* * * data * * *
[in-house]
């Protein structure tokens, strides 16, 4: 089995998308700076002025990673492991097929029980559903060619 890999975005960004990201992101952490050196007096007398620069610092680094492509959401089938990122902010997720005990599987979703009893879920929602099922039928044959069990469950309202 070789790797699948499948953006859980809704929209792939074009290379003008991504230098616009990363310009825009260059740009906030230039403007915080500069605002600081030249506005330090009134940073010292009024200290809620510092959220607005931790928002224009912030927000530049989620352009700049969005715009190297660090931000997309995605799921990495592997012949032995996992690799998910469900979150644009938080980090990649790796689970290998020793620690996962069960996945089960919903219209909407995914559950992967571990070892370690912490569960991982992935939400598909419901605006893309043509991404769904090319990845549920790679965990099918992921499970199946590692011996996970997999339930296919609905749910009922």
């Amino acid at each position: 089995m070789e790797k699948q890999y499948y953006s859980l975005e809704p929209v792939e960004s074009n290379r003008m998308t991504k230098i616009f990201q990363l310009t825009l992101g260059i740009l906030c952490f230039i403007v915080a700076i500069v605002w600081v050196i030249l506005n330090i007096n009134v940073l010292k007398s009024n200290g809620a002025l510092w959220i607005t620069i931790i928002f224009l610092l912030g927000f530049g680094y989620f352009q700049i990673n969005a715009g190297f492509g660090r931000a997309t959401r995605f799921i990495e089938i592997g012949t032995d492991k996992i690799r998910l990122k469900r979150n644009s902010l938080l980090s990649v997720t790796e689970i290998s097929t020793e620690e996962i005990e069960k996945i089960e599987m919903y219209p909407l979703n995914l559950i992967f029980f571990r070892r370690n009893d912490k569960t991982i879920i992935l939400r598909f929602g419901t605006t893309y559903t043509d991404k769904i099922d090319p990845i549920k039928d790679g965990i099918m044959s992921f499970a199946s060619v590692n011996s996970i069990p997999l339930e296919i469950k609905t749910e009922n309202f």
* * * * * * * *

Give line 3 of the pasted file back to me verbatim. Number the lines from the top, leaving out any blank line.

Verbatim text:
């Amino acid at each position: 089995m070789e790797k699948q890999y499948y953006s859980l975005e809704p929209v792939e960004s074009n290379r003008m998308t991504k230098i616009f990201q990363l310009t825009l992101g260059i740009l906030c952490f230039i403007v915080a700076i500069v605002w600081v050196i030249l506005n330090i007096n009134v940073l010292k007398s009024n200290g809620a002025l510092w959220i607005t620069i931790i928002f224009l610092l912030g927000f530049g680094y989620f352009q700049i990673n969005a715009g190297f492509g660090r931000a997309t959401r995605f799921i990495e089938i592997g012949t032995d492991k996992i690799r998910l990122k469900r979150n644009s902010l938080l980090s990649v997720t790796e689970i290998s097929t020793e620690e996962i005990e069960k996945i089960e599987m919903y219209p909407l979703n995914l559950i992967f029980f571990r070892r370690n009893d912490k569960t991982i879920i992935l939400r598909f929602g419901t605006t893309y559903t043509d991404k769904i099922d090319p990845i549920k039928d790679g965990i099918m044959s992921f499970a199946s060619v590692n011996s996970i069990p997999l339930e296919i469950k609905t749910e009922n309202f």